in females the function of age
what age group is more radio-resistant?
at younger ages more resistant
level changes and goes more sensitive as we grow older
chromosomal damage is considered for which reproductive system
male or female
considered for both systems
what part of the eye is not as radio-resistant as the other parts
what is the major outcome of exposure to the eyes
what is the latent period for issues with the eyes
up to 30 years
what is the threshold level (in rad)
may be 200 rad but this in not certain
hemopoietic systems consists of what
blood forming organs (marrow), circulating blood, and lymphoid system
where is this most likely found
in the blood forming marrow; primarily ribs, ends of long bones, vertebrae, sternum, and skull also includes the flat bones of the pelvis
why is marrow radiosensitive
blood forming stem cells
why is circulating blood radio-resistant
because it consits of post mitotic RBC and plateletes
what makes up the lymphatic system
lymph nodes, thymus, spleen, and some bone marrow
what is the primary purpose of the lymph system
to produce WBC
what is the sensitivity level of the lymph system
which is more senstive to radiation
blasts or cytes
blasts are more sensitive since they still have their nucleus
cytes no longer have a nucleus
cardiovascular system consists of
blood vessels and heart
cardiovascular system is ______ except for _____ _______. why
radio-resistant, endothelial cells (lining) may divide excessively leading to blockage.
small vessles are more radiosenstive than larger vessels (takes less to block)
The heart is
respiratory system consists of
nose, pharynx, trachea, and lungs
the respiratory system is _____ _____.
what is the only major long-term radiation effect and what is the dose this is seen at
fibrosis major effect seen after doses over 2500 rad
digestive system consists of
mouth, esophagus, stomach, small bowel, large bowel, and auxillary organs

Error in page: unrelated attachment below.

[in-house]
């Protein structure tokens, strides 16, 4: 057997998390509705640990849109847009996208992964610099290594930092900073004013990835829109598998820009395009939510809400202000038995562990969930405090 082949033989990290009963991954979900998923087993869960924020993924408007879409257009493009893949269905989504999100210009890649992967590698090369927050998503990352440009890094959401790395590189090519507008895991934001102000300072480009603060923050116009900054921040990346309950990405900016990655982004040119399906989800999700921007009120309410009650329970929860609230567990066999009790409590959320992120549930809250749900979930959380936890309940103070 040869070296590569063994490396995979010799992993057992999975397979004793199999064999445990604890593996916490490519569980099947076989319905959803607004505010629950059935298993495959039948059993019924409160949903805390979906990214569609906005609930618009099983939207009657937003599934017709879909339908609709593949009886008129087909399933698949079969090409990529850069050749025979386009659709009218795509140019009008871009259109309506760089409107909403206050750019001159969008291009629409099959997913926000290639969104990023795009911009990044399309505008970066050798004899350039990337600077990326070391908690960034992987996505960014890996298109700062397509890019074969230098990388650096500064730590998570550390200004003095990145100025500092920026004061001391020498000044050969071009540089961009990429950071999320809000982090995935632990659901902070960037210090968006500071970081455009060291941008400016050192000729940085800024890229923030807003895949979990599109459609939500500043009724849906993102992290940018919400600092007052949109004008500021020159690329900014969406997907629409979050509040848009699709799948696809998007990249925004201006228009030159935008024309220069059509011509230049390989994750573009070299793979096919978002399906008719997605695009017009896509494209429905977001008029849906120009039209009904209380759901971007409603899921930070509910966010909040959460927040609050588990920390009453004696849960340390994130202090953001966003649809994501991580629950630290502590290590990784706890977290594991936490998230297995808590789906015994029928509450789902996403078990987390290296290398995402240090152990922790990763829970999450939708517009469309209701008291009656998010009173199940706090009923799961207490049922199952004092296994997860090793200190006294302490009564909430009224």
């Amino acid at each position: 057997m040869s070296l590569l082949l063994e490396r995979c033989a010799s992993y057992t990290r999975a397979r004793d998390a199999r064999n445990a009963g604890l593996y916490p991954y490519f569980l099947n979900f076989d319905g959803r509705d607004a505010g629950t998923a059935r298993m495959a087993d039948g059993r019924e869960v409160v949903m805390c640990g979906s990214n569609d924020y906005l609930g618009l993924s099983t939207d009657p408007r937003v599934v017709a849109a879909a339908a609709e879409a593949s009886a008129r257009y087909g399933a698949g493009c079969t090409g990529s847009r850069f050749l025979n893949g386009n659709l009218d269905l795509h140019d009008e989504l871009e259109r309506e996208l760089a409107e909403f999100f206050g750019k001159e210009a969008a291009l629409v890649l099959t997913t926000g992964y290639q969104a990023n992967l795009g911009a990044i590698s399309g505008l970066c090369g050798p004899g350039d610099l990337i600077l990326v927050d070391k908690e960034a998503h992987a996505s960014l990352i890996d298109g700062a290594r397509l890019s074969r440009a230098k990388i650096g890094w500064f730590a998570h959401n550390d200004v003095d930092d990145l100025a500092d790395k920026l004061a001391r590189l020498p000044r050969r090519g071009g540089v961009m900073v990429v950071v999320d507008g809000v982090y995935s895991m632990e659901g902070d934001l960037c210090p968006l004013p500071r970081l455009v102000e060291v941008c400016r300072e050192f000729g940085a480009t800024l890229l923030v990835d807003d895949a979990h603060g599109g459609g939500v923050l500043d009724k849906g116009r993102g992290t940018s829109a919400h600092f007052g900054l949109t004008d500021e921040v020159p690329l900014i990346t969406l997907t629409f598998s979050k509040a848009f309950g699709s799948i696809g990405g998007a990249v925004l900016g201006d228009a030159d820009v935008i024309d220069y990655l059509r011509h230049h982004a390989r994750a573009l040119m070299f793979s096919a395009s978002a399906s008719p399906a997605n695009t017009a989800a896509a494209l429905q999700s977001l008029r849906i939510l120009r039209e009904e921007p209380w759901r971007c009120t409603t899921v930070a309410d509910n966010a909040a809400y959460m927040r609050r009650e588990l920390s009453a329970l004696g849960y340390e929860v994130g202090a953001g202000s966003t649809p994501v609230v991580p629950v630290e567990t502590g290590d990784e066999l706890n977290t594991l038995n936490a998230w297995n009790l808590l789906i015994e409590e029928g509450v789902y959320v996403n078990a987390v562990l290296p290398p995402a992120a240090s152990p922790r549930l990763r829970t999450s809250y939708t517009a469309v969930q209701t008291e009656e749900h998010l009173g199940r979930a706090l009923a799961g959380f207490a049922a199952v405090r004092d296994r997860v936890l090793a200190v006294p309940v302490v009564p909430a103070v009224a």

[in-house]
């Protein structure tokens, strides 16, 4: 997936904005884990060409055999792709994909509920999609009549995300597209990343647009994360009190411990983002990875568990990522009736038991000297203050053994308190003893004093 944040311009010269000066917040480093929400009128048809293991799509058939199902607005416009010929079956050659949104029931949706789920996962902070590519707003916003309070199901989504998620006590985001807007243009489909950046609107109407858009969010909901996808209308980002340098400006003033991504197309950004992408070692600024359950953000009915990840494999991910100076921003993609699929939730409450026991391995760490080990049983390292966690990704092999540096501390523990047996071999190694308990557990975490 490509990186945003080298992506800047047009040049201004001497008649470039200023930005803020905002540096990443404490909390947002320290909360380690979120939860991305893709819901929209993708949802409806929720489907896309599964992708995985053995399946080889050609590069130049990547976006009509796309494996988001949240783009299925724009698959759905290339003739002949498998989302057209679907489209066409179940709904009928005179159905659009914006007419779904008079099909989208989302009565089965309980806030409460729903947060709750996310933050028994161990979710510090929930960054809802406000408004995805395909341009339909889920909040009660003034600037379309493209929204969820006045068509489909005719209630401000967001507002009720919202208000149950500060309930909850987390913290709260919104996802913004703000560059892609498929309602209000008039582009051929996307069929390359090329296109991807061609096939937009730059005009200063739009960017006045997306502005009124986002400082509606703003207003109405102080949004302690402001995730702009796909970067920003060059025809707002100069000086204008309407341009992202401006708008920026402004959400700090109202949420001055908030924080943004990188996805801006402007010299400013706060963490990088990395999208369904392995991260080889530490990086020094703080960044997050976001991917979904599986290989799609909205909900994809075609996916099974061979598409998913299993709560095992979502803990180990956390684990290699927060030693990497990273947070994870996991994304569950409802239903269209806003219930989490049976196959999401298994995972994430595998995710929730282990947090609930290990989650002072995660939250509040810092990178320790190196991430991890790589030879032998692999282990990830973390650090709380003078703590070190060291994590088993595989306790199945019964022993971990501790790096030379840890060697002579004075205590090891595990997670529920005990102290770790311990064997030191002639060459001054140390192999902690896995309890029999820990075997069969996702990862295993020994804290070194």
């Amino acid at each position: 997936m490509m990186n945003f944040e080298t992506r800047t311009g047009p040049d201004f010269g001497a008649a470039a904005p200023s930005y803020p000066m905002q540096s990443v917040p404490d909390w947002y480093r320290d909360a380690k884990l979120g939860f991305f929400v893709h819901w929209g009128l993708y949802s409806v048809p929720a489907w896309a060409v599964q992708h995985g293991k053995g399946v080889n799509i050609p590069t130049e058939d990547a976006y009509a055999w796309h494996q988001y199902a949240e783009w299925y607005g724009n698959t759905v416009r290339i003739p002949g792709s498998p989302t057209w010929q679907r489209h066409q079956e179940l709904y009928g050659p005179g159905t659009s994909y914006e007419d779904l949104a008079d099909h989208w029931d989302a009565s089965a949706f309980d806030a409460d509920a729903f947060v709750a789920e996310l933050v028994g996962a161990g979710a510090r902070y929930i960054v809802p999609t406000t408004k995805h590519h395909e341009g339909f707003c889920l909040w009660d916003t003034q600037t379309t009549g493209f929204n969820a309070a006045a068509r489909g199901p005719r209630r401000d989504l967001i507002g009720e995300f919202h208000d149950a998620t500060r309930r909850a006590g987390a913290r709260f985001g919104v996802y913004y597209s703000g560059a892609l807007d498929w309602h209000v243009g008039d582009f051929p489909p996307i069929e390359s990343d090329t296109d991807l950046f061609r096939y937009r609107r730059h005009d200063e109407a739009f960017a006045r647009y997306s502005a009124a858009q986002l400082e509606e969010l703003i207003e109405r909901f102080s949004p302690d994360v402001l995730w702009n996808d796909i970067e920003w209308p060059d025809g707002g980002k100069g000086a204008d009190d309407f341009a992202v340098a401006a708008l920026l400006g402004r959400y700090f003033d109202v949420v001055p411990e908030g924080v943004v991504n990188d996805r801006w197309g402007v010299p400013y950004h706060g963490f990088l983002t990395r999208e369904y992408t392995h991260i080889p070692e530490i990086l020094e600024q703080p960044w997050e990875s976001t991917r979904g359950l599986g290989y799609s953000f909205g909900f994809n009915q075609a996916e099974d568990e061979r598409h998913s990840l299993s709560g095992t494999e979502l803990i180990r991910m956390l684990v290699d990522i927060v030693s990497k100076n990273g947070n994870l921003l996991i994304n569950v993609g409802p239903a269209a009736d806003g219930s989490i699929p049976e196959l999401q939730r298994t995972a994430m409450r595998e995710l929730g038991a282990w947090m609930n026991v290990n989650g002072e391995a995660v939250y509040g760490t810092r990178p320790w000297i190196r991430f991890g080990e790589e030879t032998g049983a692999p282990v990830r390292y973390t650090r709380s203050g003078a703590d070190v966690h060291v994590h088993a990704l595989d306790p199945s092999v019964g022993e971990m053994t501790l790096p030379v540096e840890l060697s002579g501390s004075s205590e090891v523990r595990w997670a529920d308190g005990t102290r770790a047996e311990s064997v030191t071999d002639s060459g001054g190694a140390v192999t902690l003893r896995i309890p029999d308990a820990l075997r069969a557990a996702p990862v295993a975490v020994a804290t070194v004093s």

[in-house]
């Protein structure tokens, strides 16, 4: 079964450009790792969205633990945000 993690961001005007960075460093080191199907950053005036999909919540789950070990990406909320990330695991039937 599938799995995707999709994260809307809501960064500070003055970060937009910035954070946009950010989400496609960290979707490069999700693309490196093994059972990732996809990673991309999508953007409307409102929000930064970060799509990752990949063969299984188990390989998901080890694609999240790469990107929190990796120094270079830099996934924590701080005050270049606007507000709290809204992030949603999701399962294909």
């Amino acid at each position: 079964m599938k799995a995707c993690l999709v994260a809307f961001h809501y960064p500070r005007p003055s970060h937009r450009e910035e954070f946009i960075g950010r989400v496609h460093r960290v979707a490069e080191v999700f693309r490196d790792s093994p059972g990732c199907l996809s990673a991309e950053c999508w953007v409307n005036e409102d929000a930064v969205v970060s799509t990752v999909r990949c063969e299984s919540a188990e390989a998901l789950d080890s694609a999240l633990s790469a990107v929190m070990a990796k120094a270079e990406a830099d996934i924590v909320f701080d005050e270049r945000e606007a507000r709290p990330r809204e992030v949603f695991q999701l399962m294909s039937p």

digestive system is considered
moderately radio-sensitive - different portions have different radiosensitivities
SMALL BOWEL IS MOST RADIOSENSITIVE
WHAT IS THE DOSE FOR THE DIGESTIVE SYSTEM
doses of 500 rad can cause atrophy
doses over 1000 rad can permanently destory villi (motility and absorption)
liver is moderatley radio-sensitive - why
due to large blood supply
what dx usually results form damage to livers blood supply
urinary system consists of :
only long term effects are__ & ___ at what rad level?
kidneys, ureters, bladder and urethra
considered - relatively radio-resistant
- renal failure and atrophy
- 2500 rad
what is the functional part of the urinary system
paranchima (meaty portion) see damage quickly
stroma or vasculature - see damage less quick - supportive
growing bone and cartilage
what type of cells are radio-resistant?
why are osteoblasts and chondroblasts moderatley radiosenstive?
consists of stem cells
at what level do we see a halt in mitosis
at what level do we see permanent suppression in mitosis
100 rad see halt in mitosis
1000+ rad see permanent suppression in mitosis
CNS consists of:
sensitivity level is:
level we see damage and the damage is:
brain and spinal cord
2000 rad see necrosis and fibrosis due to damage to vascularity
life span shortening
no data supports that radiation causes life-span shortening - true or false
life-span shortening effects are due to :
due to the radiation induced effects such as leukemia
can not prove that radiation induced cancer
weakest or strongest area of understanding?
most data has been gained from experiments on
experiments with fuit flies - H J Muller's experiments
what was found via H J Mullers fruit fly experiments
- no increase in quality or types of mutations, only increase in incidence
- most mutations were recessive
- no threshold (followed linear, non-threshold)
- did not matter if dose was fractionalized or one large dose
what dose the dose part mean?
mutations are single hit and cumulative
define double dose
double dose - dose necessary to double the frequencey of genetic mutations
GSD - genetic significant dose - averages the gonadal exposure over an entire population (exposed and unexposed)
indicates the genetic effect of exposure on a population
what is the usual response?
what is the rad level that causes prenatal death (divide it down)
typically an "all or nothing" response
- 200 rad causes prenatal death
- day 1 to 80%
- day 9 to 30%
- as fetus ages sensitivity decreases
what exposure will be primarily at root cause
rare but from exposure in organgenesis
10 day precaution measures
28 day rule
10 day - limit to 1st 10 days after menustration onset - least likely to be pregnant
28 day - can be preformed up to 28 days after menustration
all or nothing response